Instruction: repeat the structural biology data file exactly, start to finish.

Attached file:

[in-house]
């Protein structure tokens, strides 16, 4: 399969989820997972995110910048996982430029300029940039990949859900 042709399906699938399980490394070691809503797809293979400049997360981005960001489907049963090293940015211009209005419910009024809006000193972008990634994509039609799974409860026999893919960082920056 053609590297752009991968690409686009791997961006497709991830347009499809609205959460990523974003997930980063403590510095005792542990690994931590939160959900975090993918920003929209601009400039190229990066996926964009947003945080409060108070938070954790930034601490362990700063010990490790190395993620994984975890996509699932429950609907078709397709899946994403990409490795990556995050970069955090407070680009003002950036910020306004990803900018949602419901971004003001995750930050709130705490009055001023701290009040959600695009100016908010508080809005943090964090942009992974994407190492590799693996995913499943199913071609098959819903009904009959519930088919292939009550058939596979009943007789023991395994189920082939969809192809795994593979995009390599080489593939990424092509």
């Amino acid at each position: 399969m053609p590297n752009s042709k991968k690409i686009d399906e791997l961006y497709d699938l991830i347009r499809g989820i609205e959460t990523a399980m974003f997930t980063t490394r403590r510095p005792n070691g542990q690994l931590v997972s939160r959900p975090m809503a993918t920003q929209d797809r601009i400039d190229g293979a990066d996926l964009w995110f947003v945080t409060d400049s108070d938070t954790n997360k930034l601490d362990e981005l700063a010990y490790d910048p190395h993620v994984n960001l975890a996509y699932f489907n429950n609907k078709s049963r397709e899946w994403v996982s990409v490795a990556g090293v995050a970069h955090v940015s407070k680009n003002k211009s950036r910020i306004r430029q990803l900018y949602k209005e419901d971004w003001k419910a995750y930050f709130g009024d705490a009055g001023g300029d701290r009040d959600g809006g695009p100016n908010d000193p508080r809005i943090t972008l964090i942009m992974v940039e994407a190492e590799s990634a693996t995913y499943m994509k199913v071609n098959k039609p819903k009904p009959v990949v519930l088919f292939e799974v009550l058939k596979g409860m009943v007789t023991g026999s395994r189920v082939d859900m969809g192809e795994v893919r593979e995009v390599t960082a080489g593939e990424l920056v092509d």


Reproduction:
[in-house]
């Protein structure tokens, strides 16, 4: 399969989820997972995110910048996982430029300029940039990949859900 042709399906699938399980490394070691809503797809293979400049997360981005960001489907049963090293940015211009209005419910009024809006000193972008990634994509039609799974409860026999893919960082920056 053609590297752009991968690409686009791997961006497709991830347009499809609205959460990523974003997930980063403590510095005792542990690994931590939160959900975090993918920003929209601009400039190229990066996926964009947003945080409060108070938070954790930034601490362990700063010990490790190395993620994984975890996509699932429950609907078709397709899946994403990409490795990556995050970069955090407070680009003002950036910020306004990803900018949602419901971004003001995750930050709130705490009055001023701290009040959600695009100016908010508080809005943090964090942009992974994407190492590799693996995913499943199913071609098959819903009904009959519930088919292939009550058939596979009943007789023991395994189920082939969809192809795994593979995009390599080489593939990424092509």
């Amino acid at each position: 399969m053609p590297n752009s042709k991968k690409i686009d399906e791997l961006y497709d699938l991830i347009r499809g989820i609205e959460t990523a399980m974003f997930t980063t490394r403590r510095p005792n070691g542990q690994l931590v997972s939160r959900p975090m809503a993918t920003q929209d797809r601009i400039d190229g293979a990066d996926l964009w995110f947003v945080t409060d400049s108070d938070t954790n997360k930034l601490d362990e981005l700063a010990y490790d910048p190395h993620v994984n960001l975890a996509y699932f489907n429950n609907k078709s049963r397709e899946w994403v996982s990409v490795a990556g090293v995050a970069h955090v940015s407070k680009n003002k211009s950036r910020i306004r430029q990803l900018y949602k209005e419901d971004w003001k419910a995750y930050f709130g009024d705490a009055g001023g300029d701290r009040d959600g809006g695009p100016n908010d000193p508080r809005i943090t972008l964090i942009m992974v940039e994407a190492e590799s990634a693996t995913y499943m994509k199913v071609n098959k039609p819903k009904p009959v990949v519930l088919f292939e799974v009550l058939k596979g409860m009943v007789t023991g026999s395994r189920v082939d859900m969809g192809e795994v893919r593979e995009v390599t960082a080489g593939e990424l920056v092509d």